the white lead wire on the bottom. See Figure 3.1 on page C-2 for battery
connector orientation.
7. Re-insert the BASIC module into the SLC 500 chassis.
8. Restore power to the SLC 500 power supply module.
Figure 3.1 Lithium Battery
CAT
SER
FRN
SLC 500
BASIC MODULE
SERIAL NO.
JW1
UL
SA
DH485
JW2
Lithium Battery
Publication 1746-UM004A-US-P
9 87 6
54 3 2 1
PRT2
White Wire
9 87 6
54 3 2 1
PRT1
Red Wire
Lithium Battery Replacement, Handling, and Disposal
Battery Handling
C-3
The procedures listed below must be followed to ensure proper battery operation
and reduce personnel hazards:
• Use battery only for intended operation.
• Do not ship or dispose of cells except according to recommended procedures.
• Do not ship on passenger aircraft.
ATTENTION
Do not charge the batteries. An explosion could result or the cells
could overheat causing burns.
Do not open, puncture, crush, or otherwise mutilate the
batteries. A possibility of an explosion exists and toxic, corrosive,
and flammable liquids would be exposed.
Do not incinerate or expose the batteries to high temperatures.
Do not attempt to solder batteries. An explosion could result.
Do not short positive and negative terminals together. Excessive
heat can build up and cause severe burns.
Storage
Store lithium batteries in a cool, dry environment, typically +20°C to +25°C
(+68°F to +77°F) with 40% to 60% humidity. Store the batteries and a copy of the
battery instruction sheet in the original container, away from flammable materials.
Transportation
One or Two Batteries - Each battery contains 0.23 grams of lithium. Therefore, up
to two batteries can be shipped together within the United States without
restriction. Regulations governing shipment to or within other countries may
differ.
Three or More Batteries - Procedures for the transportation of three or more
batteries shipped together within the United States are specified by the Department
of Transportation (DOT) in the Code of Federal Regulations, CRF49,
“Transportation”. An exemption to these regulations, DOT – E7052, covers the
transport of certain hazardous materials classified as flammable solids. This
exemption authorizes transport of lithium batteries by motor vehicle, rail freight,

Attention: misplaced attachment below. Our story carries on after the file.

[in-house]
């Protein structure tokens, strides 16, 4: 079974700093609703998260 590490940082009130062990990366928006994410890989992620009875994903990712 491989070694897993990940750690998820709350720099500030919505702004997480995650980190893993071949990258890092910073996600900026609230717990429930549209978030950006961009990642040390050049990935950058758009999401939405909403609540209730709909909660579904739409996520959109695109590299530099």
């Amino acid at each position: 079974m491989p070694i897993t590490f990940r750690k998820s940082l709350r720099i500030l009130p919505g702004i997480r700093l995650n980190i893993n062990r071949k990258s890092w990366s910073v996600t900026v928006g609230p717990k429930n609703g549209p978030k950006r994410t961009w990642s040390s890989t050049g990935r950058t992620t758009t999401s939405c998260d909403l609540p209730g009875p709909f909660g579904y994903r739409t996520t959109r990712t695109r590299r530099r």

cargo vessel, and cargo-only aircraft, providing certain conditions are met.
Transport by passenger aircraft is not permitted.
Publication 1746-UM004A-US-P
C-4
Lithium Battery Replacement, Handling, and Disposal
A special provision of the DOT – E7052 (11th Rev., October 21, 1982, par. 8-a)
provides that:
Persons that receive cell and batteries covered by this exemption may reship
them pursuant to the provisions of 49 CFR 173.22a in any of these packages
authorized in this exemption including those in which they were received.
The Code of Federal Regulations, 49 CRF 173.22a, relates to the use of packaging
authorized under exemptions. In part, it requires that you must maintain a copy of
the exemption at each facility where the packaging is being used in connection with
shipment under the exemption.
Shipment of depleted batteries for disposal may be subject to specific regulation of
the countries involved or to regulations endorsed by those countries, such as the
IATA Restricted Articles Regulations of the International Air Transport
Association, Geneva, Switzerland.
Regulations for transportation of lithium batteries are periodically revised.
Battery Disposal
The following procedures must be followed when disposing of lithium batteries.
ATTENTION Do not incinerate or dispose of lithium batteries in general trash
collection. Explosion or violent rupture is possible. Batteries
should be collected for disposal in a manner to rpevent against